He was elected to the Kentucky House of Representatives from the 53rd district in Fayette Co., serving 1970–1971, and from the 75th District in Fayette Co. for five consecutive terms (1972–1981), serving as House Speaker from 1976 until 1981. He was the youngest Speaker in the history of Kentucky and, at that time, the youngest in the nation. Kenton’s grandfather W. T. Kenton was also a member of the Kentucky House of Representatives and served for several terms, and his great-grandfather Eldrige Kenton served in both the Kentucky House of Representatives and the Kentucky Senate in the 1880s. As House Speaker, Kenton was the principal advocate of his era for greater legislative independence and legislative responsibility. His efforts led to the televising of legislative sessions statewide on Kentucky Educational Television. He believed this was the most important reform in the Kentucky House in his time. He helped to make meetings of legislative committees, where witnesses are heard and key decisions made, open to the press and the public. During his years as House Speaker, Kenton also championed meaningful legislative oversight of the executive branch, a departure from the custom and practice then prevailing. A series of revelations concerning no-bid personal-service contracts led to the formation of the Program Review and Investigation Committee of the House of Representatives, a committee that continues to operate. And Kenton initiated and led to enactment an amendment to the Kentucky Constitution to permit the legislature to override a governor’s veto. Even given his ambition for legislative independence, Kenton worked well as House Speaker with three different administrations to produce large increases in funding for education at every level. He also sponsored and led to passage the Homestead Exemption, a tax discount for older homeowners that remains law. Kenton campaigned for reelection on his support for the repeal of the sales tax on food, prescription medicine, and utility bills and for the passing of House Bill 44, which remains a significant restraint on increases in local property taxes. Kenton sponsored legislation to create the Kentucky Cancer Commission and was named its first chairman. He was the principal advocate for the establishment of the Kentucky Horse Park, the tourist attraction located on Ironworks Pk. in Fayette Co. After a brief tussle between Kenton and Governor John Y. Brown Jr. (1979–1983), which Kenton won, the Kentucky Horse Park board was made independent of the Kentucky Parks Department. Without apology, Kenton espoused state government as an agent for social, educational, and economic opportunity for everyday Kentuckians. He thought politics an eminently respectable profession. A master parliamentarian, he is said to have run a “tight ship” as House Speaker. He was a prominent representative of Kentucky in national and regional legislative associations. With his broad body, his resonant, deep bass voice, his ingratiating manner, and his pristine reputation, Kenton became the appealing public face of the state legislature and dominated the Kentucky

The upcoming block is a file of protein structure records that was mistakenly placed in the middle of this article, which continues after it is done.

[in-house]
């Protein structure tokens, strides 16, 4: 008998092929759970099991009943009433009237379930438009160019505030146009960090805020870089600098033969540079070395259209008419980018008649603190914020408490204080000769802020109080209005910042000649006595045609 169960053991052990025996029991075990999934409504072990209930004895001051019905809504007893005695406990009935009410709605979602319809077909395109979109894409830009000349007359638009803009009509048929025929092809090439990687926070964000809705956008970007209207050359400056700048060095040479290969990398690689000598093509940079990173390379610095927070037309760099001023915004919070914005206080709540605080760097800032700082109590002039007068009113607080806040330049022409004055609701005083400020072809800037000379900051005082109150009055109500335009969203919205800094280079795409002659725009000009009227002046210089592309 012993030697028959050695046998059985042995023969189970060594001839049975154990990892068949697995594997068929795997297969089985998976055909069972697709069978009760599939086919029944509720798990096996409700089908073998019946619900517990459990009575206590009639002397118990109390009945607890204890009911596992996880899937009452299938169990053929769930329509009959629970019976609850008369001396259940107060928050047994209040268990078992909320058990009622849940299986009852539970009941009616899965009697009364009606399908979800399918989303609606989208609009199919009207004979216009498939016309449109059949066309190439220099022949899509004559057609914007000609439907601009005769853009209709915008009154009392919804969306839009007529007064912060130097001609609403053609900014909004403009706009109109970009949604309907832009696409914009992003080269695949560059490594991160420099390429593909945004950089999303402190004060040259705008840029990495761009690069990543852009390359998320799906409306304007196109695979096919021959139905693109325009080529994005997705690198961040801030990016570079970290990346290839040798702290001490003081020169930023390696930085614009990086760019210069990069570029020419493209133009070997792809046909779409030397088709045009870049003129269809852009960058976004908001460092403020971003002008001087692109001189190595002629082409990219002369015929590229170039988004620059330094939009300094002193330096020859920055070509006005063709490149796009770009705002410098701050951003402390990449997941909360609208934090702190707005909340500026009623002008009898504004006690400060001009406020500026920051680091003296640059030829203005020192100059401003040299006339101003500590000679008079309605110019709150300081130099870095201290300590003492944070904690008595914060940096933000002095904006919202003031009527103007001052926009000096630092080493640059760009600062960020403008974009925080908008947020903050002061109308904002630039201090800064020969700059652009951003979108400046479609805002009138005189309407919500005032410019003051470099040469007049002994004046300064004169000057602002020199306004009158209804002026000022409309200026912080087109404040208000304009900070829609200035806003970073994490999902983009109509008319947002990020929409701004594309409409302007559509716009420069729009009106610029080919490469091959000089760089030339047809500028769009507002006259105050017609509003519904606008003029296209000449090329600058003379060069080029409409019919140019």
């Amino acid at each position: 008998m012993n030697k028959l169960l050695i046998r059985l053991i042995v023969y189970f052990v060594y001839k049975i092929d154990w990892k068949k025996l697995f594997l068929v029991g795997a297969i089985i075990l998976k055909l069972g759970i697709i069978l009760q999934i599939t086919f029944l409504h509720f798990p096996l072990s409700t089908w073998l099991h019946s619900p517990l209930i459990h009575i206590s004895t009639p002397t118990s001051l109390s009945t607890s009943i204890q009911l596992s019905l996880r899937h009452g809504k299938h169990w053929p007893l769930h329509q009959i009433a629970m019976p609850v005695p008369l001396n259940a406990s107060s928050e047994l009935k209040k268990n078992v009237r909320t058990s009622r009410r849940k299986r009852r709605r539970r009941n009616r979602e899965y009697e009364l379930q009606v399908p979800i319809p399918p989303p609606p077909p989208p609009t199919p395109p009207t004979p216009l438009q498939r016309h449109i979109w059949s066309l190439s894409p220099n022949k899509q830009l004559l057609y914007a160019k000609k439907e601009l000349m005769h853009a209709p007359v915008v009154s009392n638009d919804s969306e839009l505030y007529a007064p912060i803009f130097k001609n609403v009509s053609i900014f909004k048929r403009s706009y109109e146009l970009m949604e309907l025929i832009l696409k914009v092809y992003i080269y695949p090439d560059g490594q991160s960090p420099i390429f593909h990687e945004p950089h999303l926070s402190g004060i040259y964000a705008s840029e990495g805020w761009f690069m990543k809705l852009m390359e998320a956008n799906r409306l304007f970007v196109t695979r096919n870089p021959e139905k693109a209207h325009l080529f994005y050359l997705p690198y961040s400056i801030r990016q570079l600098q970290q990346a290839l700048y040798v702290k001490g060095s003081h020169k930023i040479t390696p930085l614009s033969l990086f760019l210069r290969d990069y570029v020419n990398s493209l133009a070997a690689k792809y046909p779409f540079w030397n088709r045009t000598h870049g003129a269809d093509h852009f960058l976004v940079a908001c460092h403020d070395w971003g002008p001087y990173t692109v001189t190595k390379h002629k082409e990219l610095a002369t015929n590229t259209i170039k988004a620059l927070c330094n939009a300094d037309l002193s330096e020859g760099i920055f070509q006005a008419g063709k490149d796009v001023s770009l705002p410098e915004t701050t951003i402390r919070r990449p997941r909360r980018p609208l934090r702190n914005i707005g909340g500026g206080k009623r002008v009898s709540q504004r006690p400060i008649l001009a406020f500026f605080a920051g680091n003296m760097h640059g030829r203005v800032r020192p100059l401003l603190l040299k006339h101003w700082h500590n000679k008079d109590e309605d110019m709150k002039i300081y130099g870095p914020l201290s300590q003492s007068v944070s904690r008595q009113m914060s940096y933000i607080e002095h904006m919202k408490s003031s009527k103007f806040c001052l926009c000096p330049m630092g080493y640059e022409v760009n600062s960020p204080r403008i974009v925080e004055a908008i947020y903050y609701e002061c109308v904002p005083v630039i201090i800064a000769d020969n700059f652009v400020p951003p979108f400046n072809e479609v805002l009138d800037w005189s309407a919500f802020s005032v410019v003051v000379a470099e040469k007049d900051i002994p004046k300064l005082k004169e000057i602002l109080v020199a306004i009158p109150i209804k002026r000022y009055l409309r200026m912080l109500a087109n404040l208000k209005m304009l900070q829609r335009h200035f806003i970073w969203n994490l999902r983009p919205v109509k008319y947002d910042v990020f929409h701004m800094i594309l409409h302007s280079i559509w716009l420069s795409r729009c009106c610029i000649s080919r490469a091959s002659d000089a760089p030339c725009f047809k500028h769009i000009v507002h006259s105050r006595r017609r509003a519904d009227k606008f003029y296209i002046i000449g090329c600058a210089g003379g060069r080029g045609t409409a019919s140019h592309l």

House of Representatives during three legislative sessions. He brought order to what had been an often-unruly legislative body. In so doing, he shattered several House Speaker’s gavels and met all jokes about it with good humor. He became known affectionately as “Boom-Boom.” From an early age Kenton had wanted to become governor someday, and he made no effort to hide this ambition. He had begun to appear on lists of potential candidates in an upcoming governor’s race when he was stricken in early November 1981 with a pulmonary embolism that quickly led to heart and kidney failure. He died at the University of Kentucky teaching hospital named for Chandler, his mentor. As he struggled for life and while details of his illness were front-page news for several days across Kentucky, he was reelected to the Kentucky House of Representatives by his constituents in Lexington’s 75th legislative district. Kenton was 40 years old when he died, leaving his wife and two small children; he was buried at Maysville Cemetery. His widow, Carolyn Kenton, was elected to succeed him as state representative in 1982. In a memorial service in the chamber of the Kentucky House of Representatives when the legislature reconvened in 1982, Governor Brown said, “No one person in our lifetime has had such an impact on this body.” A Kentucky Historical Highway Marker at Second and Limestone Sts. in Maysville, in front of the old Maysville High School, honors Kenton. “Assembly Pauses to Honor Kenton,” Lexington Herald, January 6, 1982, A5. “The Lost Leader,” Lexington Herald, November 6, 1981, A14.

Jim Dady

KENTON BAPTIST CHURCH. The Kenton Baptist Church was organized on November 7, 1937, at a meeting of the founders and local Baptist ministers at Kenton Station in southern Kenton Co. The original membership consisted of people from the nearby churches of Calvary Baptist, Hickory Grove Baptist, Latonia Baptist, Oak Island Baptist, and Baptist churches in Elsmere, Independence, and Morning View, as well as three candidates for baptism. The first pastor, Harold Lee Davis Jr., was called to serve the following week. By September 1939, the church’s membership had grown to 57 and the congregation had applied for admittance to the North Bend Association of Baptists (now Northern Kentucky Baptist Association). Weekly ser vices, held in the Kenton Station Rd. church building, began in 1945 after eight years of biweekly worship. In 1952 the church purchased 1.8 acres on Ky. Rt. 177 (Decoursey Pk.) and broke ground for the current facility on April 11, 1965; only the basement was built at that time. On November 14, 1965, after the final Sunday School at the old building, the members marched up Decoursey Pk. to the new church for the first worship ser vice there. Construction on the sanctuary began in July 1970 and was completed in November of that year. Current ser vices continue to be held in this building. The church has from the earliest days been a supporter of missions and various community projects.